There's a company offering a repairable and upgradable smartphone out there and Jack Wallen believes it is just what the world needs. Read on to see if you agree.
No matter your ethical or societal bent, it's impossible to escape the daily headlines of companies heading down dark paths or the discovery of unethical practices. This happens in every sector from car manufacturers to mobile technology. Every once in awhile, however, a company arises to break free from that mold and show that modern businesses can, in fact, sell products that do not skirt around ethical practices in the name of bottom line.
One such company is Fairphone. The company has already one product under their belt, the Fairphone. Now, they are returning to what they do (ethically) best and working on the Fairphone 2. What, exactly, are the Fairphones? They are repairable/upgradable smartphones created with as many conflict-free resources as possible that give back. The giving back is in the form of donations to the worker welfare fund in China as well as an electronic waste recycling program. That was the primary goal of the original Fairphone. The second iteration of the device is taking this one step further.
That's right readers... a repairable smartphone. That raises the bar significantly in this era of mass consumption that threatens to tear our environment apart. The way our society now works is you use a product for a while and, when it has worn out its welcome, you chuck said product and purchase a new one. That is not only problematic for the ecosystem, it is irresponsible consumerism. For that reason, Fairphone is doing for the consumer exactly what they need.
Of course, the problems Fairphone face are significant. The idea of an ethical phone won't hold much traction (especially in a market such as the US) if the device isn't a worthy contender to the iPhone/Galaxy/Nexus devices. Even if the device is future-proof by design of being modularly upgradable, it still has to be able to hold its own in the spotlight. Can it? Here are the specs:
- CPU: 2.3GHz Snapdragon 801 processor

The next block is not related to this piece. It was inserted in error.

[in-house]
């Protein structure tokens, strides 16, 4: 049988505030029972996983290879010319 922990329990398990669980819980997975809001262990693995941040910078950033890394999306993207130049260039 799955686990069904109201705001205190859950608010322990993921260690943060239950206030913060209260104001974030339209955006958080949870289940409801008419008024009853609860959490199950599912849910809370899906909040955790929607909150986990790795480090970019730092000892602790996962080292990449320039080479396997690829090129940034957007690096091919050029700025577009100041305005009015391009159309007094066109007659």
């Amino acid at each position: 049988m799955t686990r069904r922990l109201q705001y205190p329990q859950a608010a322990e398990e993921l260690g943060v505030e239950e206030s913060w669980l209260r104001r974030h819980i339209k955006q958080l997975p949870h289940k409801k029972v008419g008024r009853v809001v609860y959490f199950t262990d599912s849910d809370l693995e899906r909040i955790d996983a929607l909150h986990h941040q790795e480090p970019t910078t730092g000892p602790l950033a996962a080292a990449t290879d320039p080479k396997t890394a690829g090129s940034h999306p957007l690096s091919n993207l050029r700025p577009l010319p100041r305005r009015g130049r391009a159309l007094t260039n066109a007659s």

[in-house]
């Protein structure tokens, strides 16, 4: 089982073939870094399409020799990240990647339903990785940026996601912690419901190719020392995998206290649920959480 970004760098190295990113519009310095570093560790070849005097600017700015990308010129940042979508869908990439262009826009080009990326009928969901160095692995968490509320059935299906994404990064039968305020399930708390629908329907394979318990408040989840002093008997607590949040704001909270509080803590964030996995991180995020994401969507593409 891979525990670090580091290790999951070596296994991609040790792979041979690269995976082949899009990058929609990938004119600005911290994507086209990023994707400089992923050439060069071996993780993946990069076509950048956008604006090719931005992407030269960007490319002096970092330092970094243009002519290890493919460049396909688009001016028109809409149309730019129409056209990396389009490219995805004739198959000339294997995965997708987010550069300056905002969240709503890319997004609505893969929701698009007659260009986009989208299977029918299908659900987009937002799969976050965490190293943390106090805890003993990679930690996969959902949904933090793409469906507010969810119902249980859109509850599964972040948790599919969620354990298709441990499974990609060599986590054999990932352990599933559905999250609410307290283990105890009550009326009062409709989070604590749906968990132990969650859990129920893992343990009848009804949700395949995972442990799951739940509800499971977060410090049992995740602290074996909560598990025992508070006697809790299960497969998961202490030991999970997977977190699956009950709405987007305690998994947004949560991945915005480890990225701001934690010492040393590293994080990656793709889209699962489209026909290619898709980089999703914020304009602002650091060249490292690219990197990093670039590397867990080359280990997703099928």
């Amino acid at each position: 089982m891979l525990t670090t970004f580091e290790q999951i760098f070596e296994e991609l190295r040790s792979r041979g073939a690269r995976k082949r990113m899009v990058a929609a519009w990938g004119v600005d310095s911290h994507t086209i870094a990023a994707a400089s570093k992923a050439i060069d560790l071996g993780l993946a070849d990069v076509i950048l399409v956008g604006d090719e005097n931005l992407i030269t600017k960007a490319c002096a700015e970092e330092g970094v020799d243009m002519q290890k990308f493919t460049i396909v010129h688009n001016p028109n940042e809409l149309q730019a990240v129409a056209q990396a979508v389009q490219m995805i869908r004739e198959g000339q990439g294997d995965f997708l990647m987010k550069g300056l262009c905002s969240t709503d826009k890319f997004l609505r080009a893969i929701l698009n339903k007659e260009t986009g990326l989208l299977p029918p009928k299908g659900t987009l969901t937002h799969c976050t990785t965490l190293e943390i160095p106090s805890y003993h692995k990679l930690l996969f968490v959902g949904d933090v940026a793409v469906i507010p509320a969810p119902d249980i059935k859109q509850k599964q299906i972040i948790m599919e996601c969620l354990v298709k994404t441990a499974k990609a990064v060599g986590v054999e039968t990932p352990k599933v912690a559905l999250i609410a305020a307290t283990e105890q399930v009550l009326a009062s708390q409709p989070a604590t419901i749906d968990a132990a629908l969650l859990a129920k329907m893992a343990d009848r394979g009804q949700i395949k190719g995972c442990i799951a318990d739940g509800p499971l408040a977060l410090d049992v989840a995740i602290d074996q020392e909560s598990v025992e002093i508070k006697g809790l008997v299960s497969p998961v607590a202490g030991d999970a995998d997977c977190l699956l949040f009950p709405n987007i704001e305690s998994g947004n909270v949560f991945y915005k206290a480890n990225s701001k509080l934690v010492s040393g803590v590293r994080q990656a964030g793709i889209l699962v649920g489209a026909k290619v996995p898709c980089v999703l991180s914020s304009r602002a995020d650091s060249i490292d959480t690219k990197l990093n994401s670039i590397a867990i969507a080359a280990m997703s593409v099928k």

- Memory: 2GB of RAM, 32GB of storage (expandable via microSD)
- Display: 5-inch 1080p display (with Gorilla Glass protection)
- Network: Cat 4 LTE-A radio, dual-SIM slots, dual-band WiFi (including 802.11ac support)
- OS: Android 5.1 Lollipop
As you can see, these are some fairly mid-range specs. Couple with this, two major drawbacks
- 8 MP main camera
- No NFC
and the Fairphone 2 is already hobbled out of the starting gate. Now we're looking at an ethical mid-range phone that also happens to have very little external sex appeal. Internally, the Fairphone 2 is all heart and, in a perfect world, this phone should take the world by storm. Unfortunately we don't live in a perfect world and even a product with the heart of an ecological champion will struggle to find an audience.
And that, my friends, is a shame. We, as a whole, need such mobile technology that is more repairable and less disposable. Consider this: Q2 of 2015 had over 341 million shipments of smartphone devices (according to IDC). At some point, due to lack of knowledge or resources, a good portion of those devices will find their way into landfills. With products like the Fairphone 2, those devices would remain in the hands of consumers longer.
This, of course, has a fairly significant question mark looming in the horizon. That question?
How convenient and cost effective are the repairs and upgrades? Is this like Google's Project Ara? Can it be easily snapped apart, reconfigured, and turned back on as easily as connecting a peripheral device? Or will this require a technician to tear down and rebuild? As you can see from the schematics (Figure A), it looks as if each individual component can be removed and replaced by removing a few screws.
The exploded view of the Fairphone 2 schematics.
Based on my experience with the general public, I wonder if this design is modular and easily enough repaired by the average person. Fortunately, Fairphone has a nice video (Figure B) demonstrating how to break down the phone into its six replaceable modules (battery, the main PCB, display module, main camera, selfie shooter/earpiece, and microphone).
Tear down of the Fairphone 2.
That's pretty easy... easy enough that the average consumer could successfully tear apart and rebuild this device.
There are only two other obvious issues:
- How to locate replacement parts
- Will Fairphone supply timely upgrade kits
If Fairphone can successfully address those remaining issues, they could have a game-changing product on their hands.
I'm all for the Fairphone 2. It's what we need coming to fruition right when we need it. The only problem is this: Is the world ready to change their mindset? That's the big "what if"... one that could make or break this product and company.
What do you think? Can the Fairphone 2 succeed in today's market? If not, why?
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